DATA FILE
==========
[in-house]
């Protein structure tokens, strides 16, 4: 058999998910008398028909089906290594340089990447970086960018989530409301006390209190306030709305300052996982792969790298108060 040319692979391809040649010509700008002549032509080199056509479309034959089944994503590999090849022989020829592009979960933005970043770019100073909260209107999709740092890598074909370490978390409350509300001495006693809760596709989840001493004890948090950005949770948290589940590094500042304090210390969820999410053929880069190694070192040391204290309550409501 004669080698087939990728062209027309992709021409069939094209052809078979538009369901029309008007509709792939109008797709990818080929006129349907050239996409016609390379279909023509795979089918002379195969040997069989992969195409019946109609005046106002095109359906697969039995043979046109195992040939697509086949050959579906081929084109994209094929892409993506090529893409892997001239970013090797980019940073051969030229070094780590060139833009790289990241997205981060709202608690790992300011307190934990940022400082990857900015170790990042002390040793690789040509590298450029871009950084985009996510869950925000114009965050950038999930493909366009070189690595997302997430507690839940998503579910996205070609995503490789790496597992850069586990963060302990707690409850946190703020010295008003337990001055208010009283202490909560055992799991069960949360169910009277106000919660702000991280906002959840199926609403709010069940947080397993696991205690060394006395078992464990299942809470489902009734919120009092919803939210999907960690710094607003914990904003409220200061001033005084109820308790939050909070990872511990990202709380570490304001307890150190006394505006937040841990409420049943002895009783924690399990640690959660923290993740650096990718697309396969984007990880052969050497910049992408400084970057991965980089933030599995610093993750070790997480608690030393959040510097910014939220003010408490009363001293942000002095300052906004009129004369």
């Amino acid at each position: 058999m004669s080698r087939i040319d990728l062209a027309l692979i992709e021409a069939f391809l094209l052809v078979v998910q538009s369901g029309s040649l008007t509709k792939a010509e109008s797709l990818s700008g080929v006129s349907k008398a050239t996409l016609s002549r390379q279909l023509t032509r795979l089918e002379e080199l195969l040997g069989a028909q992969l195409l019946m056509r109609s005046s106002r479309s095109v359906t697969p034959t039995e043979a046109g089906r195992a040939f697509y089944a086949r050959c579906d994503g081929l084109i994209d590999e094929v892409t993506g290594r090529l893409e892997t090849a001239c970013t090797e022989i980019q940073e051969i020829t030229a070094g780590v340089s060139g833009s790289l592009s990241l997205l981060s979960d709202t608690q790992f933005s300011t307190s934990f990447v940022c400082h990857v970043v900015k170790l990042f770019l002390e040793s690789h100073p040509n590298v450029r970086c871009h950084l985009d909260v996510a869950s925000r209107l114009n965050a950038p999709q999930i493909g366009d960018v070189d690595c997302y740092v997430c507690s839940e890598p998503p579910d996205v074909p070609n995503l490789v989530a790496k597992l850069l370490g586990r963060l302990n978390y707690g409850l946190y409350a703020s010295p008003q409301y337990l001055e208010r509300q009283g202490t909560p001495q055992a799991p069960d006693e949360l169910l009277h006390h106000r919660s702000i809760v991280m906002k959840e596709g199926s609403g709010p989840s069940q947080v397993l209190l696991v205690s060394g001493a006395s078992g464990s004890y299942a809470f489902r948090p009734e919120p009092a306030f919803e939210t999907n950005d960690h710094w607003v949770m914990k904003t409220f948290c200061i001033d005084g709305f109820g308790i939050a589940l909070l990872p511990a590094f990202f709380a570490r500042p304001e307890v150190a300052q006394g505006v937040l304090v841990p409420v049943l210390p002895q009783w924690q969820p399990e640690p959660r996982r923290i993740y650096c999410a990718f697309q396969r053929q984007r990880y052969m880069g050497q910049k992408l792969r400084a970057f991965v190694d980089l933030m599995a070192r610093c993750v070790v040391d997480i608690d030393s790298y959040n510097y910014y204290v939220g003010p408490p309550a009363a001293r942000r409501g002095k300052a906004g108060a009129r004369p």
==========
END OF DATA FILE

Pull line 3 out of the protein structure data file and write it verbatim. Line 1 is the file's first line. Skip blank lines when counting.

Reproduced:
């Amino acid at each position: 058999m004669s080698r087939i040319d990728l062209a027309l692979i992709e021409a069939f391809l094209l052809v078979v998910q538009s369901g029309s040649l008007t509709k792939a010509e109008s797709l990818s700008g080929v006129s349907k008398a050239t996409l016609s002549r390379q279909l023509t032509r795979l089918e002379e080199l195969l040997g069989a028909q992969l195409l019946m056509r109609s005046s106002r479309s095109v359906t697969p034959t039995e043979a046109g089906r195992a040939f697509y089944a086949r050959c579906d994503g081929l084109i994209d590999e094929v892409t993506g290594r090529l893409e892997t090849a001239c970013t090797e022989i980019q940073e051969i020829t030229a070094g780590v340089s060139g833009s790289l592009s990241l997205l981060s979960d709202t608690q790992f933005s300011t307190s934990f990447v940022c400082h990857v970043v900015k170790l990042f770019l002390e040793s690789h100073p040509n590298v450029r970086c871009h950084l985009d909260v996510a869950s925000r209107l114009n965050a950038p999709q999930i493909g366009d960018v070189d690595c997302y740092v997430c507690s839940e890598p998503p579910d996205v074909p070609n995503l490789v989530a790496k597992l850069l370490g586990r963060l302990n978390y707690g409850l946190y409350a703020s010295p008003q409301y337990l001055e208010r509300q009283g202490t909560p001495q055992a799991p069960d006693e949360l169910l009277h006390h106000r919660s702000i809760v991280m906002k959840e596709g199926s609403g709010p989840s069940q947080v397993l209190l696991v205690s060394g001493a006395s078992g464990s004890y299942a809470f489902r948090p009734e919120p009092a306030f919803e939210t999907n950005d960690h710094w607003v949770m914990k904003t409220f948290c200061i001033d005084g709305f109820g308790i939050a589940l909070l990872p511990a590094f990202f709380a570490r500042p304001e307890v150190a300052q006394g505006v937040l304090v841990p409420v049943l210390p002895q009783w924690q969820p399990e640690p959660r996982r923290i993740y650096c999410a990718f697309q396969r053929q984007r990880y052969m880069g050497q910049k992408l792969r400084a970057f991965v190694d980089l933030m599995a070192r610093c993750v070790v040391d997480i608690d030393s790298y959040n510097y910014y204290v939220g003010p408490p309550a009363a001293r942000r409501g002095k300052a906004g108060a009129r004369p």